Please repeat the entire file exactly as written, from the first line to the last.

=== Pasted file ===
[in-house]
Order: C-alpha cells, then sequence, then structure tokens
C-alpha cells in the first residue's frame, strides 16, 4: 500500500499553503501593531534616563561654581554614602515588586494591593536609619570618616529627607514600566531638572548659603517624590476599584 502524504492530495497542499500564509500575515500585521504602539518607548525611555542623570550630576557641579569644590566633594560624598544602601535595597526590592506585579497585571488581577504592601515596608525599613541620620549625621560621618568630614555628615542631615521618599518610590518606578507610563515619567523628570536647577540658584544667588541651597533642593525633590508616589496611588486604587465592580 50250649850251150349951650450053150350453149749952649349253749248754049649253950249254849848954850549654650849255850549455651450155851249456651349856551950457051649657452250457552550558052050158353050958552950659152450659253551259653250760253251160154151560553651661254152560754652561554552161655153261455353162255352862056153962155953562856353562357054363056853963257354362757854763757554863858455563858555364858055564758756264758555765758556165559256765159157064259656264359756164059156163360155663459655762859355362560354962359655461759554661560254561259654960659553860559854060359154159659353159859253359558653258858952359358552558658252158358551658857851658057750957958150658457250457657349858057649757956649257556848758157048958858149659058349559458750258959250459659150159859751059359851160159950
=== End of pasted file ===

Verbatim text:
[in-house]
Order: C-alpha cells, then sequence, then structure tokens
C-alpha cells in the first residue's frame, strides 16, 4: 500500500499553503501593531534616563561654581554614602515588586494591593536609619570618616529627607514600566531638572548659603517624590476599584 502524504492530495497542499500564509500575515500585521504602539518607548525611555542623570550630576557641579569644590566633594560624598544602601535595597526590592506585579497585571488581577504592601515596608525599613541620620549625621560621618568630614555628615542631615521618599518610590518606578507610563515619567523628570536647577540658584544667588541651597533642593525633590508616589496611588486604587465592580 50250649850251150349951650450053150350453149749952649349253749248754049649253950249254849848954850549654650849255850549455651450155851249456651349856551950457051649657452250457552550558052050158353050958552950659152450659253551259653250760253251160154151560553651661254152560754652561554552161655153261455353162255352862056153962155953562856353562357054363056853963257354362757854763757554863858455563858555364858055564758756264758555765758556165559256765159157064259656264359756164059156163360155663459655762859355362560354962359655461759554661560254561259654960659553860559854060359154159659353159859253359558653258858952359358552558658252158358551658857851658057750957958150658457250457657349858057649757956649257556848758157048958858149659058349559458750258959250459659150159859751059359851160159950